Mimbridge Meadow and Bourne Fields


The Society has recently purchased the 16 acre meadow, it is managed as organic pasture during the summer. In winter it forms part of the Addlestone Bourne flood plain. The seat by the footbridge was carved from a fallen oak. The new bridge allows access across the Bourne along the south bank of the river to the Bourne Fields.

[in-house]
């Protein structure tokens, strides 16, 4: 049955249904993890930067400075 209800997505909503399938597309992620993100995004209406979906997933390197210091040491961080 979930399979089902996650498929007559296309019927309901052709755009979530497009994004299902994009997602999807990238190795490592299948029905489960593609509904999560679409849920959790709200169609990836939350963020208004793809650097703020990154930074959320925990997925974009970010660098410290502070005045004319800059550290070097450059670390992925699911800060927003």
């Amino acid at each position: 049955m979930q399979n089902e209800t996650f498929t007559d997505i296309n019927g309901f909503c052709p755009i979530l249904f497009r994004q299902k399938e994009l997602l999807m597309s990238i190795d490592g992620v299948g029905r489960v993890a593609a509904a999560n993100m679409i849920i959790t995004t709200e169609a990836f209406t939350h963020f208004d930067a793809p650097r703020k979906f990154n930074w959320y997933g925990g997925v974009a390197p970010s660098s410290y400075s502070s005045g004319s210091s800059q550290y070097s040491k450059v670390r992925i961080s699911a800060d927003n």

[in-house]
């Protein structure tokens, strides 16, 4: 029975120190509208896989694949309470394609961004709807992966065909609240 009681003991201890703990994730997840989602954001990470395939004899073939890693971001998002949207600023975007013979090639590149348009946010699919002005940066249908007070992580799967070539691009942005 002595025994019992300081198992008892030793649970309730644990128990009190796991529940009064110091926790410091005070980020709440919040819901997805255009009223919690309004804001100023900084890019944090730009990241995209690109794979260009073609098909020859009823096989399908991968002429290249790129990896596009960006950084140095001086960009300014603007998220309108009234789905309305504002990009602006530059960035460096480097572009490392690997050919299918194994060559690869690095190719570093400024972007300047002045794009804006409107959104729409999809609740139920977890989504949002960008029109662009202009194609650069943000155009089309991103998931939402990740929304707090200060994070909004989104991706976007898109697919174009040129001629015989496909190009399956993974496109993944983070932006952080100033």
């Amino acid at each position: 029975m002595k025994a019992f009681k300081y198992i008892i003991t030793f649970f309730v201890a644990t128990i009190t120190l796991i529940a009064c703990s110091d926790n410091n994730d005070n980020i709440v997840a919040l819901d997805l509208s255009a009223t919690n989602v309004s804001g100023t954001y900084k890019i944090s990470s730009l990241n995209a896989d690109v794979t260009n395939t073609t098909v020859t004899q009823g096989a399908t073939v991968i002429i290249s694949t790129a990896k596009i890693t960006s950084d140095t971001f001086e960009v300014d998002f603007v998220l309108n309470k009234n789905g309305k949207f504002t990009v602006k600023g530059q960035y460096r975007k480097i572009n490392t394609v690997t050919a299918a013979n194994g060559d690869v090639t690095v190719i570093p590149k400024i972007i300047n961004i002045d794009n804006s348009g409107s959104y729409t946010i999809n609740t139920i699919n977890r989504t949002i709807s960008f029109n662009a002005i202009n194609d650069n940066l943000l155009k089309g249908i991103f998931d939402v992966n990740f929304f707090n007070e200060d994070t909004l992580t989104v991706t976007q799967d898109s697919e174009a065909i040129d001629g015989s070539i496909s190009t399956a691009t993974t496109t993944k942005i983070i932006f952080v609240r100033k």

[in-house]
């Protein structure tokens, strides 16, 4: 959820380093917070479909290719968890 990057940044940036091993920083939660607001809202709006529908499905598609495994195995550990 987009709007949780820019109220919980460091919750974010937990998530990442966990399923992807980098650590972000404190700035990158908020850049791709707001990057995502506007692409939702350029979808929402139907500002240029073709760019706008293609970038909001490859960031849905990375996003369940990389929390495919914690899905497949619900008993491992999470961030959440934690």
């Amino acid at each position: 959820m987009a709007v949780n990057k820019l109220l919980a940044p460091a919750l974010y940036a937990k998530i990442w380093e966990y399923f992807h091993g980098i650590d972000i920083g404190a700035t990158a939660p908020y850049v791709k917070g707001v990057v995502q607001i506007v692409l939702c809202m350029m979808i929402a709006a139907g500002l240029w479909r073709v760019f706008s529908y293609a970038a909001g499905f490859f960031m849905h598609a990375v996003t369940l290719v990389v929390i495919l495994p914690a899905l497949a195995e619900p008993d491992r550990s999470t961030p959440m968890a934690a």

The fields comprise in total 24 acres and are managed as unimproved hay meadow. A late hay crop is taken in July/August. Culverts have been installed to replace the old railway sleeper bridges which tended to float away when the river flooded. Many typical river side plants grow along the river banks, including reedmace, toadflax and purple loosestrife. The meadow supports a range of wild flowers, red clover, meadow buttercup, speedwell, yarrow and wild iris in the wet areas. These provide habitat for a wide range of insects, including crickets, hoverflies, froghoppers, burnet moths and the increasingly rare Forester Moth. The meadows are a favourite hunting ground for kestrels which nest in a box provided in the one of the large oaks.